Iraq: Government seriously threatens the independence of judges and lawyers

The Iraqi government must stop meddling in the administration of justice and threatening judges and lawyers. Alkarama denounces the threats made by the Iraqi Prime Minister, Nouri Al-Maliki, and, in a letter sent on the 6th of November 2012, called upon the Special Rapporteur on the Independence of Judges and Lawyers to expose the current state of the Iraqi legal system.
Since the American military occupation, the highest authorities in the country have continued, if not increased, their threats to the principle of an independent justice system.

In a recent public statement on the 5th of October 2012, the occasion of the 79th anniversary of the Iraqi Bar Association, Prime Minister Nouri Al-Maliki implicitly threatened lawyers, expressing "his commendation and admiration of lawyers who refuse to defend terrorists, murderers and criminals", whilst criticising those who "are willing to defend a murderer or a criminal", as he believes was the case with the lawyers working on the case of former President Saddam Hussein.

This ominous statement, made by the most important political figure in the country, has particularly worried lawyers, who have interpreted it as a threat to their safety, including their physical safety. It has also had a direct impact on the independence of magistrates to make decisions, in particular on cases involving accusations of terrorism.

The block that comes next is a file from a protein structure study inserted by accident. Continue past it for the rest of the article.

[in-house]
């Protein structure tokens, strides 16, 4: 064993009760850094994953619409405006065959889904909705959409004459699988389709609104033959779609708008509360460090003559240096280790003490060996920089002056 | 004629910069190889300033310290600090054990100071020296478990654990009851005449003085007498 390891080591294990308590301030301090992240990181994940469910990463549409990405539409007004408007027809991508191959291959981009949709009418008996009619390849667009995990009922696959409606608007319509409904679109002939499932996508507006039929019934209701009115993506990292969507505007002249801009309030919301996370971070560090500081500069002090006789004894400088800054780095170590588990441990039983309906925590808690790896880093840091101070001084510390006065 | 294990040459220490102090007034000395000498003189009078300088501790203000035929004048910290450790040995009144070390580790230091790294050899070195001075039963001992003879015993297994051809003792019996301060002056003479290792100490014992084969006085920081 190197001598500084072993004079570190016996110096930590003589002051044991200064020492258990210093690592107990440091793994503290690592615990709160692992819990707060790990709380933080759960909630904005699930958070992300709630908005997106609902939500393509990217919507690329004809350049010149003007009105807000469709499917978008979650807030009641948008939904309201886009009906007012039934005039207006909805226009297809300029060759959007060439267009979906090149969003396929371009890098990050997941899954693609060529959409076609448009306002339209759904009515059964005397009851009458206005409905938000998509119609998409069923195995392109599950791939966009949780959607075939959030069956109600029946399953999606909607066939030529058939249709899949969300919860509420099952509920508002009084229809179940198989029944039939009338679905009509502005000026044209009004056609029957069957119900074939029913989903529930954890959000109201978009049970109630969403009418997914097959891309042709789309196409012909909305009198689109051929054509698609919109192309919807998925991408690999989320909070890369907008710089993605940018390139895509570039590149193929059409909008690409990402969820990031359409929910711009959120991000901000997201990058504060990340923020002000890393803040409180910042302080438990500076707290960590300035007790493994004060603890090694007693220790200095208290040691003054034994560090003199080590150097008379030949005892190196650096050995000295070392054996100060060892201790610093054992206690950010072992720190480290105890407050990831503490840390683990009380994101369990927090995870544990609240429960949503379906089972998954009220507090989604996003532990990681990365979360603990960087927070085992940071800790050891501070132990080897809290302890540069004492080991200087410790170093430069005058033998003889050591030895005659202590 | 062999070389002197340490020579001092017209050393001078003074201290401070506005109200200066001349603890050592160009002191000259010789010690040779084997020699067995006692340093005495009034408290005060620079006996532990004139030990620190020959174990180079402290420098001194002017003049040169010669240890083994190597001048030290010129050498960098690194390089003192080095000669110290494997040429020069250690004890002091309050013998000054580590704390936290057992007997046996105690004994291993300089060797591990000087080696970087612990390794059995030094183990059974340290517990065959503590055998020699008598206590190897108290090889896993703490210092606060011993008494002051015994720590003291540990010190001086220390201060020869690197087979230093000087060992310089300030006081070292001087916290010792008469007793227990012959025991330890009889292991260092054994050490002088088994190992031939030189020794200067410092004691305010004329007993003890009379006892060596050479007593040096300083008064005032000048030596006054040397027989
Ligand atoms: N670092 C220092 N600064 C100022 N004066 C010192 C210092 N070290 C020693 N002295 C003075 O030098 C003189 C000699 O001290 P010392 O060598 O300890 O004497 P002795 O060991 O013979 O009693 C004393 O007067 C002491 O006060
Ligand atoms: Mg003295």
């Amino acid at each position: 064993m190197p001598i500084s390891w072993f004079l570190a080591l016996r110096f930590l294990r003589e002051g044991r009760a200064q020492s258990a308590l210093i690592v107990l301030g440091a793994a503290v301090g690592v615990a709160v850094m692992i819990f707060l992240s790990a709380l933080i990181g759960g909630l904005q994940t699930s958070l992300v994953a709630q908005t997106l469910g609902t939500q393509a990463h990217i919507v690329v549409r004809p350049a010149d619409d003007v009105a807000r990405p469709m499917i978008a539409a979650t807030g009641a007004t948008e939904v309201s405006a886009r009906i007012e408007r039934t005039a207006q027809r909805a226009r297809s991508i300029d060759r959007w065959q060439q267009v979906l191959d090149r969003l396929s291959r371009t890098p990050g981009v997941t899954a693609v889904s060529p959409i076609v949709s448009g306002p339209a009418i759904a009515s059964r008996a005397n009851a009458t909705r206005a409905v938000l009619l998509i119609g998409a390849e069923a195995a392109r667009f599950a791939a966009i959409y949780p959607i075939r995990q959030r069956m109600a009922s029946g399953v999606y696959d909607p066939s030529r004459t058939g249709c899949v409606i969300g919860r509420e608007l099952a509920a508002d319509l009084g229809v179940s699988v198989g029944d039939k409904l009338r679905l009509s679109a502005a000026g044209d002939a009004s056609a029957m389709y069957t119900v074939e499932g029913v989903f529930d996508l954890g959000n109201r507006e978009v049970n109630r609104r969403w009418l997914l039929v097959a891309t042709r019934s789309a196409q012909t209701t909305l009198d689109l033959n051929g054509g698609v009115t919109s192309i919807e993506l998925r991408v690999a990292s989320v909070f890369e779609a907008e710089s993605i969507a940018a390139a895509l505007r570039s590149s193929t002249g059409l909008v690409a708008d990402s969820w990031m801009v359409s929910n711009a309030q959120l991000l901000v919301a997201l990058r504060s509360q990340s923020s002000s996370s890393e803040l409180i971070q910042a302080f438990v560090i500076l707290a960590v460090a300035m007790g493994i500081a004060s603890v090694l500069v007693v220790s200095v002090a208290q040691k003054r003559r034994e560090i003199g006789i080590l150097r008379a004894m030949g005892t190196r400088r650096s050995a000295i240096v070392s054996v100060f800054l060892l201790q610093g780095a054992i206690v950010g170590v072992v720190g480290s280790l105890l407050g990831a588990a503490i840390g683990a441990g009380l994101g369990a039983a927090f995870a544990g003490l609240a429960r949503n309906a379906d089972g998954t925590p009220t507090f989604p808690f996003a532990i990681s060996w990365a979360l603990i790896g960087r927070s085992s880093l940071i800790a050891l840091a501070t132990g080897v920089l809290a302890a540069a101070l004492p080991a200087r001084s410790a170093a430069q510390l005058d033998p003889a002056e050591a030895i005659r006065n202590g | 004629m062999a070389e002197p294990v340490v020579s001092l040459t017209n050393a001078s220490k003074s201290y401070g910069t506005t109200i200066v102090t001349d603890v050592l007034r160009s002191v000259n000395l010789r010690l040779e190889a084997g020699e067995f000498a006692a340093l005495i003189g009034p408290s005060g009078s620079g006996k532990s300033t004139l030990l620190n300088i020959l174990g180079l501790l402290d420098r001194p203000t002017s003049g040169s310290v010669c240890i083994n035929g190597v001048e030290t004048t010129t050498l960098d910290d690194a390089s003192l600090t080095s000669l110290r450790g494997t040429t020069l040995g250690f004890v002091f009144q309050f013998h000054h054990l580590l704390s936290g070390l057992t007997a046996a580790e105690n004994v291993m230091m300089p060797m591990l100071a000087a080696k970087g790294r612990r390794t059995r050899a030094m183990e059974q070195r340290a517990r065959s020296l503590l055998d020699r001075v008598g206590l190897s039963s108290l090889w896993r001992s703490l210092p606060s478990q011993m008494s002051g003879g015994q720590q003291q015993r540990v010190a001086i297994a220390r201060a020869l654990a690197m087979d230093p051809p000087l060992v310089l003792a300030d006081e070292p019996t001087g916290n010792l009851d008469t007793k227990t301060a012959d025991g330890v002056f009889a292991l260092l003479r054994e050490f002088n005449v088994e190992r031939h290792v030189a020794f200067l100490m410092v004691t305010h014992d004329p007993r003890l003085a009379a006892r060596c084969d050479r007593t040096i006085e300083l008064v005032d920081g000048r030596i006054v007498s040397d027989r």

The permanent atmosphere of danger that judges and lawyers have to work in, combined with the complete impunity that members of the Iraqi security service and armed militia close to the authorities enjoy, clearly limits the capacity of the justice system to function properly.

Alkarama is even more concerned about the situation given the large number of death sentences being issued following unfair trails during which the toxic legal climate gives magistrates very little room for independence. Alarmingly, convictions are generally followed by mass executions of prisoners, which continue to take place despite numerous denunciations by international NGOs and criticism from the High Commissioner for Human Rights and the Special Rapporteur on Extrajudicial, Summary or Arbitrary Executions.

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